Let Me In is, in many ways, far more explicit than Alfredson’s movie. Reeves’ script is more open about his characters’ impulses and motivations than Lindqvist’s — although he doesn’t go as far as the novel, and indeed, takes a different direction entirely in the case of Abby’s blood-harvesting human companion, in this version only known as the ‘Father’ and portrayed with palpable discomfort by Richard Jenkins, whose creased, long-faced features well suit a character reduced to murderous servitude.

The film is also more explicit — and arguably crowdpleasing — in its ‘horror’ elements (although again, less so than the novel), and it’s here that Let Me In’s origin as a Hammer project bursts through. Michael Giacchino’s score is heavy duty, all ominous booms, string-shrieks and angelic boys’ choirs. Alfredson’s thin, black trickles of blood are now gushes of gloopy, Hammer crimson. The scare tactics are laid on almost as thickly. One vampire-attack scene, constructed by Alfredson with sillhouettes in a single, distant master shot, is here played close up and in CGI-assisted detail. You can argue that Let The Right One In isn’t a horror movie at all, rather a disturbing love story with monstrous trimmings. But there’s no doubt in which genre Let Me In belongs — a point even further rammed home by Reeves’ excision of the subplot involving the weary, boozy working-class geezers who become drawn into the vampire antics. (It says something about the cultural differences between Sweden and America that a crew of unkempt old boozers has become reduced in Reeves’ take to a bodybuilder, a policeman and a sexy, breast-baring neighbour.)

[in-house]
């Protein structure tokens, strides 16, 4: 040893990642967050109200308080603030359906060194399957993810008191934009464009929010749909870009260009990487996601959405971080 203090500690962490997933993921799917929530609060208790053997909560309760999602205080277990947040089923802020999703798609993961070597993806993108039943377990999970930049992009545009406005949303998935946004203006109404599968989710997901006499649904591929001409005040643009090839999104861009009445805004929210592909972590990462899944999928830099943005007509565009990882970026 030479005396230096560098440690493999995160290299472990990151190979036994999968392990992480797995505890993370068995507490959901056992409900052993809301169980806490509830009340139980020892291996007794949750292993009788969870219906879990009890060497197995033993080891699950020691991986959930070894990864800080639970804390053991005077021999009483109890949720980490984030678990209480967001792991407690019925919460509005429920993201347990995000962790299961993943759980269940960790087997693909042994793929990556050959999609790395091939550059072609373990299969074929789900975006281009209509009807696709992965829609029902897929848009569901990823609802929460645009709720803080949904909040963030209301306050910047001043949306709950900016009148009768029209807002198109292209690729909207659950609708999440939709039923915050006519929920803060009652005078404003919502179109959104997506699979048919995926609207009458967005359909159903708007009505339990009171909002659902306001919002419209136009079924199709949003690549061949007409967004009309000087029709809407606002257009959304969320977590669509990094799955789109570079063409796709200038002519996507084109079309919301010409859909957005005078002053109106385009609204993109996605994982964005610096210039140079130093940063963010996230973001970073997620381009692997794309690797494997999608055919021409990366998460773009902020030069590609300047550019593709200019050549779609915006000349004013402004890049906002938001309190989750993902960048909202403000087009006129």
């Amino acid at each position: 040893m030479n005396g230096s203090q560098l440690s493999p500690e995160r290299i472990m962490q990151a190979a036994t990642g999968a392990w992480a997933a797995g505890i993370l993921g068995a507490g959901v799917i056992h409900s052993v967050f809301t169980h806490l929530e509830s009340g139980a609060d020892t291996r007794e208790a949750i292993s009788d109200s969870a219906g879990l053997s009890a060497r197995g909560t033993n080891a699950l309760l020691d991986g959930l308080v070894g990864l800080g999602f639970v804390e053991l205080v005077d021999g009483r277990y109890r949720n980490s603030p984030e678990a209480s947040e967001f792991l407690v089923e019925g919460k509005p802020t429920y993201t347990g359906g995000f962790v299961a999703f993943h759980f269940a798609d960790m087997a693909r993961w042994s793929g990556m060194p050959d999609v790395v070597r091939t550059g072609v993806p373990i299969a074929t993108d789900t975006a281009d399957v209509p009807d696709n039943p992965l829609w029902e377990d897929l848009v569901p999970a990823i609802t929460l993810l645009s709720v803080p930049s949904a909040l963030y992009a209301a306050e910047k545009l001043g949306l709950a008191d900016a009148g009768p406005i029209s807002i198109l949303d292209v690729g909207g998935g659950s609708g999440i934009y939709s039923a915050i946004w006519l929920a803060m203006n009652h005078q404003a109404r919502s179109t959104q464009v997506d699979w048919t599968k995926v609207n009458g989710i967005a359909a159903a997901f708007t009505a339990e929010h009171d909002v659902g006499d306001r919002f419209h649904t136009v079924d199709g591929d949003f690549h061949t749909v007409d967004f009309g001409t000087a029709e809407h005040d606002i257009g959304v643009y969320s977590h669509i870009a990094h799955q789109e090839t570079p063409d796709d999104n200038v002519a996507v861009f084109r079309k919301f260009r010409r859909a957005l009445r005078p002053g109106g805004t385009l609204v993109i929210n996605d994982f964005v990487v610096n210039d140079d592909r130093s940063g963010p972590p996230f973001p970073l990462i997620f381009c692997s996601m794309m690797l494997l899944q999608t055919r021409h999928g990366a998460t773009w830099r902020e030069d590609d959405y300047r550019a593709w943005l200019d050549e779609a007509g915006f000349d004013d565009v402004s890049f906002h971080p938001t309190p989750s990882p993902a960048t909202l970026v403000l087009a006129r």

To be fair, Reeves’ version is well relocated. The Los Alamos apartment complex may not possess quite the same oppressive slabbiness as Sweden’s Blackeberg, but the period-political backdrop is intelligently utilised. The film opens with a horrifically acid-burned man being rushed to the ER, then quietly interrogated by a disquieted cop (Elias Koteas). “Are you a Satanist?” he inquires of his wheezing, deformed prisoner.